You may have heard about a thing called Ello these days… the new “beautiful, simple, and ad-free social network” promising that it will never sell your information, never show you an ad (highly unlikely), and most importantly (to some) it won’t make you use your real name. There is even a manifesto that explains it all.
At the moment Ello is invitation only and in Beta, but is relying purely on word of mouth from existing users. Despite this, it has been growing at around 4,000 users per hour. As an internet phenomenon (that nobody really knows that much about at the moment) it has gone viral.
Like Facebook, Ello was initially built as a personal/closed social network. Like Facebook, other people want to join. So, Ello is now out on the prowl, promising to offer what Facebook doesn’t – freedom. In an uncluttered, minimal interface. It is event porn-friendly. So, what is Ello like, on the inside?
Features – Look & Feel
There is a long list of features that appear here (I am not about to list them, because they are constantly updated), but Ello puts a lot of emphasis on images and less on text. That’s a good thing as images are the most engaging media types. You will find some text here and there, and comments, but it has this very minimal feel – almost like an art gallery – created to concentrate your attention on specific areas. Overall, it reminds me of something between Tumblr and Google+ without the sophistication of either.
On the left-hand toolbar, you organise connections into two categories – Friends and Noise (some of your “friends” will be thrilled to know that you label them “noise”). I think you know where they are going with this. It’s pretty easy to use but it definitely has its teething issues, mainly technically, and in its lack of complexity. It’s not that great an idea to completely cut through the mature complexity of a network like Facebook and replace it with a minimalism that doesn’t really let you do very much.
For one, there’s no newsfeed and no clear rating, or relevance metric – Likes, Followers, etc. Nothing. Well, there is a view counter, but that doesn’t really mean much does it? Also, almost nobody anyone you know is on Ello. That doesn’t work now, does it?
Who Created Ello?
Now for some trivia. Ello was created by a guy called Paul Budnitz, an artist, photographer, filmmaker, toy maker, and bike enthusiast based in Colorado. With his six co-founders, and funding from Vermont, Paul is for now, “the talk of the town”. I also just found out that Budnitz also founded Kid Robot, so he didn’t just pop out of nowhere. And hey… now I know where they got the “hipster/artsy” feel for Ello.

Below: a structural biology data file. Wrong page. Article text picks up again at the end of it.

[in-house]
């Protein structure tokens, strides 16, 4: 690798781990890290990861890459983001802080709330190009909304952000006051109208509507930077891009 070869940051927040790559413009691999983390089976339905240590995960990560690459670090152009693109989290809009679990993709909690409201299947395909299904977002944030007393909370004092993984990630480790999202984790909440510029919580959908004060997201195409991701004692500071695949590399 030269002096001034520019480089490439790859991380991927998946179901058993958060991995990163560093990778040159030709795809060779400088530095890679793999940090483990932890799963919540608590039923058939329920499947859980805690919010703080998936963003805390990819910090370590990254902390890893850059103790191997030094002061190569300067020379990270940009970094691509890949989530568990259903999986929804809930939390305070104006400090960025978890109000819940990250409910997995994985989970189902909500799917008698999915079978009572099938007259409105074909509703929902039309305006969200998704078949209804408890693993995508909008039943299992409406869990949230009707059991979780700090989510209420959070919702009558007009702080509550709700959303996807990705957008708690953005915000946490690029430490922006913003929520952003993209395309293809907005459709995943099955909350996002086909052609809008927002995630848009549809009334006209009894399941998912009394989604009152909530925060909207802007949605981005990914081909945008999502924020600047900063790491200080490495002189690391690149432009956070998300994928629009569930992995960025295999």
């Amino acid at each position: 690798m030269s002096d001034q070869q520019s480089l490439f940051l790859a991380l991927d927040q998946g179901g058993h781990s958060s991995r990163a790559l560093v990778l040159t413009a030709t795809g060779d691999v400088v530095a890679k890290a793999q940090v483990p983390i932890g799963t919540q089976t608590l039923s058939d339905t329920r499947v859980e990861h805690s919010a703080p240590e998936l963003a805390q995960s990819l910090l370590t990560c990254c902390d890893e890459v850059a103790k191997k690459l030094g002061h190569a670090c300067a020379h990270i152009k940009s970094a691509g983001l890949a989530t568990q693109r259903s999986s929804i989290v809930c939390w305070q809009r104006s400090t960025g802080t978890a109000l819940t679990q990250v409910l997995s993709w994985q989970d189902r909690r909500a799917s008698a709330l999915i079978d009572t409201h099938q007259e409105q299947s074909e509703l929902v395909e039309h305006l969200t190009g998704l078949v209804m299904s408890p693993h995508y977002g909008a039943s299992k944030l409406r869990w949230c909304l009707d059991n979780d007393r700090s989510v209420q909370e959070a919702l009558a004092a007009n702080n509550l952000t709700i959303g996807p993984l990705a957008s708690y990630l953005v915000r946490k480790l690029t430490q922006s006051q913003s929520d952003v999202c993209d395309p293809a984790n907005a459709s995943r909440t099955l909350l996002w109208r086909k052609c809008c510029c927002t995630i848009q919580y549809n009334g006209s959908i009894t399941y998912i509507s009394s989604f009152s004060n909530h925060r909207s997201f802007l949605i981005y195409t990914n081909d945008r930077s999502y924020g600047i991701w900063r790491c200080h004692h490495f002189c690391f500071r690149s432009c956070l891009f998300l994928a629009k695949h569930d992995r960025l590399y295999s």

Does it Threaten Facebook?
Many other “anti-Facebook” social networks have appeared during the years, and all have been tossed into the trashcan of internet history. Do you even remember Diaspora, App.net, or Path? Four years ago, Diaspora promised an escape from “evil” Facebook, but never gathered nearly as much attention as it needed to become successful. So, no.
Hypes happen all the time, and after all, what exactly is the “freedom” that people need from Facebook? Do we really care that we see adverts? I personally don’t – and if you really really need that you can turn them off or go to Google+ why don’t you?
Unless Ello offers users something more important and gets a few hundred million users to join, it too will be thrown aside. Then again, Ello still has the opportunity to be something it set out to be in the beginning – intimate, personal, cozy. Maybe that’s what people are missing in this digital age. Are we nostalgic of a world that feels a lot bigger, where people felt closer? Maybe people just want to rebel against the “Facebookization” of their lives. What do you think?
Update: Ello is now down for maintenance.
- Viber Adds Video Calls Functionality
- Create Amazing Timelapse Videos With Instagram Hyperlapse
- Today Is The Big Day For Swarm And Foursquare
More from Experts Talk
Why use still images for your Facebook ads when you can make a few simple changes and turn them into …
Facebook has announced a new way for users to follow breaking news stories and get notifications about how they unfold.